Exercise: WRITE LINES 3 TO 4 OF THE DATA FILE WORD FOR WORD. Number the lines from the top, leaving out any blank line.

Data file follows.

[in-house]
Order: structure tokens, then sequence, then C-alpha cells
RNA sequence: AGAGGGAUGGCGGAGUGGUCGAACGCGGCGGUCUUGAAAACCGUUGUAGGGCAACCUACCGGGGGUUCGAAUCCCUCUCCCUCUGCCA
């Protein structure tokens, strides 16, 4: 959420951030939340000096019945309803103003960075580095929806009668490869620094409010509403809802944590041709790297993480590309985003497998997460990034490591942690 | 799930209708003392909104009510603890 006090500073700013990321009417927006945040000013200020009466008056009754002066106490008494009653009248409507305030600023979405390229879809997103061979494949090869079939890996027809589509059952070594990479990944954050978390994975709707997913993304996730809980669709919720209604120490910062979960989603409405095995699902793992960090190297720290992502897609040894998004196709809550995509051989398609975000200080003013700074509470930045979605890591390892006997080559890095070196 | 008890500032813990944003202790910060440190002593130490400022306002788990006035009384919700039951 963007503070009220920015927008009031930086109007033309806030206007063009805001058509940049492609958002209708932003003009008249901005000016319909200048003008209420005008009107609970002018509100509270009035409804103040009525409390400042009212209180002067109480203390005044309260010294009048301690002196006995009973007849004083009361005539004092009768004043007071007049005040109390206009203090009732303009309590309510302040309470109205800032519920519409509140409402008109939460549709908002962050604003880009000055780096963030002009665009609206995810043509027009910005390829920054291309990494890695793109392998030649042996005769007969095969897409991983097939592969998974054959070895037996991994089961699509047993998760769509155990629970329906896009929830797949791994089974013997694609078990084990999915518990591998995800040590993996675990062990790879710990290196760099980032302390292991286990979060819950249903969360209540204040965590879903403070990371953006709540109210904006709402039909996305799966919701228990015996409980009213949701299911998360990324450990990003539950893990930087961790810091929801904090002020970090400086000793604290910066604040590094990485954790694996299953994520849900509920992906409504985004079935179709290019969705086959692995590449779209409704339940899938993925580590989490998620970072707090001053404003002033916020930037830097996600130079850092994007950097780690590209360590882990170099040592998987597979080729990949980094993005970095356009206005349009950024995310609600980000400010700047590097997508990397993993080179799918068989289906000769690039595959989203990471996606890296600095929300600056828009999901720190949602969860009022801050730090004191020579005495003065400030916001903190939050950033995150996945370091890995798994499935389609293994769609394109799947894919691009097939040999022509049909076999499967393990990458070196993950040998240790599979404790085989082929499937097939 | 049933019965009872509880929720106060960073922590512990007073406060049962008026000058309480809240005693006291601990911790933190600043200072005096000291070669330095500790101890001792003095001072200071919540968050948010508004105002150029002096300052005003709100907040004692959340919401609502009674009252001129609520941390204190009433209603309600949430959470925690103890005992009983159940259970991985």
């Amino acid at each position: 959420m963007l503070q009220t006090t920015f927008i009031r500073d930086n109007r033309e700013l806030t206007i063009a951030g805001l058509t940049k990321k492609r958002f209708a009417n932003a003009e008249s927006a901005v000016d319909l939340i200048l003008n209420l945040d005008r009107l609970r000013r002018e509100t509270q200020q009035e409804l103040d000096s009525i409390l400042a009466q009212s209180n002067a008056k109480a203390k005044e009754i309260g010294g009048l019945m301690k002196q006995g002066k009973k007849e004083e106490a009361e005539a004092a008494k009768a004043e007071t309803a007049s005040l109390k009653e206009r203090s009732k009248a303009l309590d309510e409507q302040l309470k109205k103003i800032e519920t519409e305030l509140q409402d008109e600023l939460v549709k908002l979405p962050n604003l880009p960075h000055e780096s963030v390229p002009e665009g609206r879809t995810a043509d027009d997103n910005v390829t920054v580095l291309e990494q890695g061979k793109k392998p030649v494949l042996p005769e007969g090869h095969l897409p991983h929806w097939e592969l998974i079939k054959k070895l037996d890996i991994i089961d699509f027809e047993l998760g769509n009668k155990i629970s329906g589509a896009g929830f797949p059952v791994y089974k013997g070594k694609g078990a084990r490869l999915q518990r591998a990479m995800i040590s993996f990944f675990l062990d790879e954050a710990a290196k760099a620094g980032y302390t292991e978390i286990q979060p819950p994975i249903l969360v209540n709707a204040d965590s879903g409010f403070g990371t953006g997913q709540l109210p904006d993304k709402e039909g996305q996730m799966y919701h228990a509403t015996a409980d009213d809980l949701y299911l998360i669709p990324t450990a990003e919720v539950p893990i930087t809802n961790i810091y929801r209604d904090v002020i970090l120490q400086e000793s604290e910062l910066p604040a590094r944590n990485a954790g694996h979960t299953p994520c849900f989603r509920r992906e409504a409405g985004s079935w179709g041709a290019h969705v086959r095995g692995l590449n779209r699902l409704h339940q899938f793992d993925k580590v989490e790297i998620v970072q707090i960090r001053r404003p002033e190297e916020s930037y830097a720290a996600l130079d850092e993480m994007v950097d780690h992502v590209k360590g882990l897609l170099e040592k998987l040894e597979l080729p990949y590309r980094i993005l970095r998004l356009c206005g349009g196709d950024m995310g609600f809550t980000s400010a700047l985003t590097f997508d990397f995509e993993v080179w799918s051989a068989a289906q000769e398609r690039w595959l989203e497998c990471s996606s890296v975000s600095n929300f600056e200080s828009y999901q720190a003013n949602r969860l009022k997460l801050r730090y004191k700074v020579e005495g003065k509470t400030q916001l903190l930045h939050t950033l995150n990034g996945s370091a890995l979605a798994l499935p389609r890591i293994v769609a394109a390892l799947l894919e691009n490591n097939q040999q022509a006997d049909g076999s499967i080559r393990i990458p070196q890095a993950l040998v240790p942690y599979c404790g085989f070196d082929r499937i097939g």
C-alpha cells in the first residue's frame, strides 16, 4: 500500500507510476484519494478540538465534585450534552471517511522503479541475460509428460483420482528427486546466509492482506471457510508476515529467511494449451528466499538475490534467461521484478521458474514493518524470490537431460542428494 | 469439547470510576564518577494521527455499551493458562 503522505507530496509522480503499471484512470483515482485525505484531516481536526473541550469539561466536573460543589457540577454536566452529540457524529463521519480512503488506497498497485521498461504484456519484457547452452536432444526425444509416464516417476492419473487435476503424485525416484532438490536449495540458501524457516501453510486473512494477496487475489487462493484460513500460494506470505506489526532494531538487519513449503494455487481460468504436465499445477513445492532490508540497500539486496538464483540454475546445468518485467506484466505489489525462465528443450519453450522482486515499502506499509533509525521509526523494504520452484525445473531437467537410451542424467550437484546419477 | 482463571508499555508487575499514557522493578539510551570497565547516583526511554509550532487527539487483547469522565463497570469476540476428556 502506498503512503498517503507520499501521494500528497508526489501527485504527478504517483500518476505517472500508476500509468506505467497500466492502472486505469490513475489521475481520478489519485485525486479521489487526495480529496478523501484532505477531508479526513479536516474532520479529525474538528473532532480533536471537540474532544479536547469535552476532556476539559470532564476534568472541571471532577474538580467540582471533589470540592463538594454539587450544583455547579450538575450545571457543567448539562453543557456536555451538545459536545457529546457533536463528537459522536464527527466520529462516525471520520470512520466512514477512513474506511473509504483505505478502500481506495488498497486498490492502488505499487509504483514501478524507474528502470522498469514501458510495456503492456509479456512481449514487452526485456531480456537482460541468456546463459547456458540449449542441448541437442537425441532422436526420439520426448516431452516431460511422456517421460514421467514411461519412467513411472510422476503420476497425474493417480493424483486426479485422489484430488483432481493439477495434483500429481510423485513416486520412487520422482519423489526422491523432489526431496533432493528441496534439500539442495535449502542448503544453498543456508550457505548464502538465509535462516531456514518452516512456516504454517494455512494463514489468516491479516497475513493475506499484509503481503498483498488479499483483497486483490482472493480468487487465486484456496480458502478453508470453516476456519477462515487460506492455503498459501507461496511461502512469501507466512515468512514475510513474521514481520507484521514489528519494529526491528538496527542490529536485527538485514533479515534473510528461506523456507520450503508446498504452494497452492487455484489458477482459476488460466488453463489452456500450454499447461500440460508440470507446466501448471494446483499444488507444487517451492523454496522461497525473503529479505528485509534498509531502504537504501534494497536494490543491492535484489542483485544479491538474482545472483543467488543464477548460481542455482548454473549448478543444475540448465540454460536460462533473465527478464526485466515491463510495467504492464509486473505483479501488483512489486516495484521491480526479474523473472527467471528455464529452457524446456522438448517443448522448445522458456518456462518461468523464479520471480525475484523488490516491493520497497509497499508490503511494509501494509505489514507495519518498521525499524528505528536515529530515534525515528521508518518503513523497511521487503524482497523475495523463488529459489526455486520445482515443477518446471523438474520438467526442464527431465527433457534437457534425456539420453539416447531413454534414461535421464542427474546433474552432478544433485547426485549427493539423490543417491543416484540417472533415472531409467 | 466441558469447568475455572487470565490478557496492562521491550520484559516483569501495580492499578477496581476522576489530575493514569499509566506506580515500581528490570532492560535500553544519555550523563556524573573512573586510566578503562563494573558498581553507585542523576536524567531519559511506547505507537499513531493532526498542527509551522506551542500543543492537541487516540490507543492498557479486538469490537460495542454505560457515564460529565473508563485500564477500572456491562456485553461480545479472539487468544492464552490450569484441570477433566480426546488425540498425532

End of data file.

RNA sequence: AGAGGGAUGGCGGAGUGGUCGAACGCGGCGGUCUUGAAAACCGUUGUAGGGCAACCUACCGGGGGUUCGAAUCCCUCUCCCUCUGCCA
């Protein structure tokens, strides 16, 4: 959420951030939340000096019945309803103003960075580095929806009668490869620094409010509403809802944590041709790297993480590309985003497998997460990034490591942690 | 799930209708003392909104009510603890 006090500073700013990321009417927006945040000013200020009466008056009754002066106490008494009653009248409507305030600023979405390229879809997103061979494949090869079939890996027809589509059952070594990479990944954050978390994975709707997913993304996730809980669709919720209604120490910062979960989603409405095995699902793992960090190297720290992502897609040894998004196709809550995509051989398609975000200080003013700074509470930045979605890591390892006997080559890095070196 | 008890500032813990944003202790910060440190002593130490400022306002788990006035009384919700039951 963007503070009220920015927008009031930086109007033309806030206007063009805001058509940049492609958002209708932003003009008249901005000016319909200048003008209420005008009107609970002018509100509270009035409804103040009525409390400042009212209180002067109480203390005044309260010294009048301690002196006995009973007849004083009361005539004092009768004043007071007049005040109390206009203090009732303009309590309510302040309470109205800032519920519409509140409402008109939460549709908002962050604003880009000055780096963030002009665009609206995810043509027009910005390829920054291309990494890695793109392998030649042996005769007969095969897409991983097939592969998974054959070895037996991994089961699509047993998760769509155990629970329906896009929830797949791994089974013997694609078990084990999915518990591998995800040590993996675990062990790879710990290196760099980032302390292991286990979060819950249903969360209540204040965590879903403070990371953006709540109210904006709402039909996305799966919701228990015996409980009213949701299911998360990324450990990003539950893990930087961790810091929801904090002020970090400086000793604290910066604040590094990485954790694996299953994520849900509920992906409504985004079935179709290019969705086959692995590449779209409704339940899938993925580590989490998620970072707090001053404003002033916020930037830097996600130079850092994007950097780690590209360590882990170099040592998987597979080729990949980094993005970095356009206005349009950024995310609600980000400010700047590097997508990397993993080179799918068989289906000769690039595959989203990471996606890296600095929300600056828009999901720190949602969860009022801050730090004191020579005495003065400030916001903190939050950033995150996945370091890995798994499935389609293994769609394109799947894919691009097939040999022509049909076999499967393990990458070196993950040998240790599979404790085989082929499937097939 | 049933019965009872509880929720106060960073922590512990007073406060049962008026000058309480809240005693006291601990911790933190600043200072005096000291070669330095500790101890001792003095001072200071919540968050948010508004105002150029002096300052005003709100907040004692959340919401609502009674009252001129609520941390204190009433209603309600949430959470925690103890005992009983159940259970991985």